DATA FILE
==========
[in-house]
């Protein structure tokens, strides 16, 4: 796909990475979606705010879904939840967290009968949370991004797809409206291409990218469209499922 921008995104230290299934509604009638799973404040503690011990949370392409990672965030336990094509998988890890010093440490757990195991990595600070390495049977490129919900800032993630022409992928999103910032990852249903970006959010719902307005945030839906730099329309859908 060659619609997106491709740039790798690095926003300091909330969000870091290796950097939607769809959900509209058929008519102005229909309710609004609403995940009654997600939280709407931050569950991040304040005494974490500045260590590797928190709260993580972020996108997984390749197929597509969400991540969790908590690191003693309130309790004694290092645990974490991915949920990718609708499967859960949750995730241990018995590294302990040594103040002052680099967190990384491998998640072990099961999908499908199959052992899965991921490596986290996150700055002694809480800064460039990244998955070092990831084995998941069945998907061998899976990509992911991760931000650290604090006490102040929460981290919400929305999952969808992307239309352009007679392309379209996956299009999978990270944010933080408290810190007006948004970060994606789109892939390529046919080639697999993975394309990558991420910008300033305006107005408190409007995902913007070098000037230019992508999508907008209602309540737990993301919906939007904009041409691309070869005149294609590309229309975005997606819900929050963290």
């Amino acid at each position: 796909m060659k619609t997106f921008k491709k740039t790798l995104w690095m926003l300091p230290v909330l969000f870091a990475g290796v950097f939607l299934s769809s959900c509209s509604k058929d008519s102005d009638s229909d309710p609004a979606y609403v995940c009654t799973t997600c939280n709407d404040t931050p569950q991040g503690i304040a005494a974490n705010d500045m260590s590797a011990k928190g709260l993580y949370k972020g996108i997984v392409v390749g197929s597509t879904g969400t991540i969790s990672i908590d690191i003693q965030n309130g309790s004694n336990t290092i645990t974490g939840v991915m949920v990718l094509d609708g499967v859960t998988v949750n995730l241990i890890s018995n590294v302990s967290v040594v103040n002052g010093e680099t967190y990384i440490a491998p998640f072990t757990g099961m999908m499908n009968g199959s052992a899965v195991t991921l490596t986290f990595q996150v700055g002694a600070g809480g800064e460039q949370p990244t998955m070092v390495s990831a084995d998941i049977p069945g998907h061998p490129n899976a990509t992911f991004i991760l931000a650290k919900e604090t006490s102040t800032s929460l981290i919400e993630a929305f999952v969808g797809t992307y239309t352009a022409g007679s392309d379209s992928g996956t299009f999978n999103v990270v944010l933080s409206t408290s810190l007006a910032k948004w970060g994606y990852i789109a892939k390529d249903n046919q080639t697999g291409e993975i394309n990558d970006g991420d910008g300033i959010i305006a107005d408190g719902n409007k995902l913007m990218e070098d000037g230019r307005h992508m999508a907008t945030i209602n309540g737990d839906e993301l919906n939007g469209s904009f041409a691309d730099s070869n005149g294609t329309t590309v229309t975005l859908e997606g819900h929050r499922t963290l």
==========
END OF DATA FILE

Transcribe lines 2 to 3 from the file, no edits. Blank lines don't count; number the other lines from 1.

């Protein structure tokens, strides 16, 4: 796909990475979606705010879904939840967290009968949370991004797809409206291409990218469209499922 921008995104230290299934509604009638799973404040503690011990949370392409990672965030336990094509998988890890010093440490757990195991990595600070390495049977490129919900800032993630022409992928999103910032990852249903970006959010719902307005945030839906730099329309859908 060659619609997106491709740039790798690095926003300091909330969000870091290796950097939607769809959900509209058929008519102005229909309710609004609403995940009654997600939280709407931050569950991040304040005494974490500045260590590797928190709260993580972020996108997984390749197929597509969400991540969790908590690191003693309130309790004694290092645990974490991915949920990718609708499967859960949750995730241990018995590294302990040594103040002052680099967190990384491998998640072990099961999908499908199959052992899965991921490596986290996150700055002694809480800064460039990244998955070092990831084995998941069945998907061998899976990509992911991760931000650290604090006490102040929460981290919400929305999952969808992307239309352009007679392309379209996956299009999978990270944010933080408290810190007006948004970060994606789109892939390529046919080639697999993975394309990558991420910008300033305006107005408190409007995902913007070098000037230019992508999508907008209602309540737990993301919906939007904009041409691309070869005149294609590309229309975005997606819900929050963290």
């Amino acid at each position: 796909m060659k619609t997106f921008k491709k740039t790798l995104w690095m926003l300091p230290v909330l969000f870091a990475g290796v950097f939607l299934s769809s959900c509209s509604k058929d008519s102005d009638s229909d309710p609004a979606y609403v995940c009654t799973t997600c939280n709407d404040t931050p569950q991040g503690i304040a005494a974490n705010d500045m260590s590797a011990k928190g709260l993580y949370k972020g996108i997984v392409v390749g197929s597509t879904g969400t991540i969790s990672i908590d690191i003693q965030n309130g309790s004694n336990t290092i645990t974490g939840v991915m949920v990718l094509d609708g499967v859960t998988v949750n995730l241990i890890s018995n590294v302990s967290v040594v103040n002052g010093e680099t967190y990384i440490a491998p998640f072990t757990g099961m999908m499908n009968g199959s052992a899965v195991t991921l490596t986290f990595q996150v700055g002694a600070g809480g800064e460039q949370p990244t998955m070092v390495s990831a084995d998941i049977p069945g998907h061998p490129n899976a990509t992911f991004i991760l931000a650290k919900e604090t006490s102040t800032s929460l981290i919400e993630a929305f999952v969808g797809t992307y239309t352009a022409g007679s392309d379209s992928g996956t299009f999978n999103v990270v944010l933080s409206t408290s810190l007006a910032k948004w970060g994606y990852i789109a892939k390529d249903n046919q080639t697999g291409e993975i394309n990558d970006g991420d910008g300033i959010i305006a107005d408190g719902n409007k995902l913007m990218e070098d000037g230019r307005h992508m999508a907008t945030i209602n309540g737990d839906e993301l919906n939007g469209s904009f041409a691309d730099s070869n005149g294609t329309t590309v229309t975005l859908e997606g819900h929050r499922t963290l």